I was sitting in a coffee shop above another coffee shop on a street lined with coffee shops when a man from Detroit came onto the speakers.
Americana folk music mixed with the familiar whirl of the espresso machine and soft chatter of my neighboring caffeine fanatics filled the room as the melodic tunes travelled skyward. A lone, raw voice droned on about love and loss, the lies of The Man and The Establishment, and the transient wonders of youth against a backdrop of Motown rhythm fused with acoustic folk.
This was one of those rare, delicious moments when music creates a tangible atmosphere — permeating the coffee shop with jazzy riffs and hazy, long forgotten memories — as it wormed its way into my ears and my heart. The singer’s name, I later found out, was Rodríguez, and his game was universality.
Rarely does music wash over me in such an all-encompassing wave as it did with Rodríguez. His lyrics followed me down the block, up my apartment stairs and to bed that night. Like Rodríguez, I “woke up this morning with an ache in my head / Splashed on my clothes and I spilled out of bed” and throughout the day seemed to find myself in a world where “all I heard was the Establishment’s Blues.”
Rodríguez’s relatability struck a chord, but more so it was the fact that he was telling it as it really was — he was a wise poet and I was his student, seeing the world anew through his teachings. Why had it taken me so long to find him?
I had to do a fair bit of research before I could discover the identity of the man who I couldn’t get out of my head. Arguably one of the biggest musical enigmas of the 20th century, Rodríguez burst onto the 1960s Detroit scene as the city’s Motown answer to Bob Dylan. Although critics praised his two albums, his public reception was lukewarm and he faded into musical obscurity, save for a small but loyal cult fan base.This fan base spread far from his native Midwest and, thanks to the help of music-loving, anthem-seeking South African anti-apartheid activists, found its way onto the very speakers I was listening to.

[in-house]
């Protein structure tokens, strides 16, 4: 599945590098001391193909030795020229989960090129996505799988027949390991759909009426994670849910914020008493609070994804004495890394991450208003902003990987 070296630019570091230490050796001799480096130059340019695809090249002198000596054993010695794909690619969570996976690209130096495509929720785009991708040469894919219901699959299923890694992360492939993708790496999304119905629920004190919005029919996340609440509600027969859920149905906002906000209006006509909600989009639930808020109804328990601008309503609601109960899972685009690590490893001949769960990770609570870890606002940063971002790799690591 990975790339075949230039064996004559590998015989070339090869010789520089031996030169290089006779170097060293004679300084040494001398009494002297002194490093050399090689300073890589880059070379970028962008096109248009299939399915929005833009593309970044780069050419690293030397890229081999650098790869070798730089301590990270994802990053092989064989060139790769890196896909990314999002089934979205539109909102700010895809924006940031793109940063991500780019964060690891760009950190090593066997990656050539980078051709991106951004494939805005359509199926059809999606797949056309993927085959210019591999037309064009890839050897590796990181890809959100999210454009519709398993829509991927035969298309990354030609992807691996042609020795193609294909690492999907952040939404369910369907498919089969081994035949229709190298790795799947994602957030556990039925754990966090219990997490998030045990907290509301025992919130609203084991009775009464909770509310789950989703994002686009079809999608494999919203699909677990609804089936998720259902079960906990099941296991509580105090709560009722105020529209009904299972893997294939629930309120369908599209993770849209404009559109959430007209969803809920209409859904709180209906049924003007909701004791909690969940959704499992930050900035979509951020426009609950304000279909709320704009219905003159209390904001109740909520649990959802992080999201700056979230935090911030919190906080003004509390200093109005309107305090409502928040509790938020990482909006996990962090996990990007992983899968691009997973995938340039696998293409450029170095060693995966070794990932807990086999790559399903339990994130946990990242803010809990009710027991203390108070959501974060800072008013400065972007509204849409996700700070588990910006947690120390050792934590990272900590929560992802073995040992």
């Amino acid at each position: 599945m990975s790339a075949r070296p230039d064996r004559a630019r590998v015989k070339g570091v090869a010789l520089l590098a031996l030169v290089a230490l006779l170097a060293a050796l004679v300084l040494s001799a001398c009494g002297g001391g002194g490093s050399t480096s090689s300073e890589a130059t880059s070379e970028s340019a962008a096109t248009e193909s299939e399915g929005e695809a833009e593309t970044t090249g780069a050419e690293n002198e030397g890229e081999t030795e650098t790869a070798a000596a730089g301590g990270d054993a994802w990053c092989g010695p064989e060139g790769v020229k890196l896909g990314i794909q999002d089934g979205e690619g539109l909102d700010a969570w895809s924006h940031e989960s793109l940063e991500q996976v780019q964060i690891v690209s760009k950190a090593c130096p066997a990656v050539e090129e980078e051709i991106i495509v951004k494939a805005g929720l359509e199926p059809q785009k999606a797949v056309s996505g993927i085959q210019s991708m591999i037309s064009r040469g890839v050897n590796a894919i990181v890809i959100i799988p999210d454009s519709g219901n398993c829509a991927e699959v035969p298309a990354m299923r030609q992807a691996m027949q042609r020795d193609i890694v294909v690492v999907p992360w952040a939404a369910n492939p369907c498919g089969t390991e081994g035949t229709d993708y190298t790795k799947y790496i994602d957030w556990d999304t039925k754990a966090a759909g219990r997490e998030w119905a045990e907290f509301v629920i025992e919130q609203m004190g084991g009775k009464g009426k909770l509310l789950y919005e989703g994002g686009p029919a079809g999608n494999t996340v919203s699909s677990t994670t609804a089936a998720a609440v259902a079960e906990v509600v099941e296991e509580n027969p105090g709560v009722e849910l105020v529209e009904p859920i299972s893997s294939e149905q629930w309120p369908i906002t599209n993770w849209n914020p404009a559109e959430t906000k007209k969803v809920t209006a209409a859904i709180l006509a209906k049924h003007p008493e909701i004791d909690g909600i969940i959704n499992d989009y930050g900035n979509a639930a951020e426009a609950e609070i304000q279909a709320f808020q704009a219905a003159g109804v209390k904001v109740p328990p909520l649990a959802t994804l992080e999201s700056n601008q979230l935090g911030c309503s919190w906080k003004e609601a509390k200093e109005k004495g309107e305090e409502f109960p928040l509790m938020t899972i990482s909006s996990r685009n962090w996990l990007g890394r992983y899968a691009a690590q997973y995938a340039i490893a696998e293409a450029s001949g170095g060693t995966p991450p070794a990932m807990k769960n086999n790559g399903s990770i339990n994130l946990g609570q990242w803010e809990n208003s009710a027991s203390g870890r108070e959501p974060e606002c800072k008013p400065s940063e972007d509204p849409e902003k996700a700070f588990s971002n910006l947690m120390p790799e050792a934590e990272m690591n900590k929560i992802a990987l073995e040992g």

Artists like Rodríguez — or more so the feeling that I got from listening to Rodríguez — are few and far between. His strand of dreamy yet politically charged and culturally aware folk music swept me from the coffee shop, from the present and transported me somewhere else entirely. Listening to Rodríguez, I step outside myself and into a kaleidoscopic world of poetic lyrics and crystalline images. Depending on the song, my memory turns to lazy days in my backyard or to wandering the city streets in the heat of summer.
Rodríguez’s sepia-toned lyrics capture the mood of so many of my memories and bring me back. Yet they simultaneously plant me firmly in the present. Enveloped in an impenetrable cocoon of sound, I find mental clarity otherwise muddled by the whiz of the world around me. Listening to music like Rodríguez creates a space in which I can truly just be.
Music speaks on a multitude of levels. Lyrics say one thing, reading between the lines says another, the instruments (or DJing or lack thereof) create an additional atmosphere and how we interpret this lyric and music combination brings us to another level altogether. For me, Rodríguez was a magic combination of all of the above. For friends, family, professors, strangers on the street and everyone in between, the combination can be, and most likely is, something completely different.
But how does our taste in music impact our daily lives? What music starts the day off right, carries you on your way to class, aids you studying late at night? What is breakfast music — is there such a thing — and how does that differ from lunch or dinner or (God forbid) elevator music? Rodríguez became the musical voice of the South African counterculture in the 1990s; who is the voice of our counterculture today and why?
This semester, I want to explore how we, the greater Georgetown community, experience and interact with music. I fully believe that there is a story behind every pair of headphones walking across campus, song composed in the music rooms of the Healey Family Student Center and Reynolds or voice in the shower. Within this space, I hope to study “music” in its broadest terms — think albums, artists, Hoya musicians and so on — through speaking with any and everyone.
Maybe through all this talk and listening I can pinpoint that sense of wonder I felt when I first heard Rodríguez. Maybe we’ll find a whole new Rodríguez altogether, if we just stop and take a listen.
Margie Fuchs is a junior in the College. Face the Music appears every other Friday.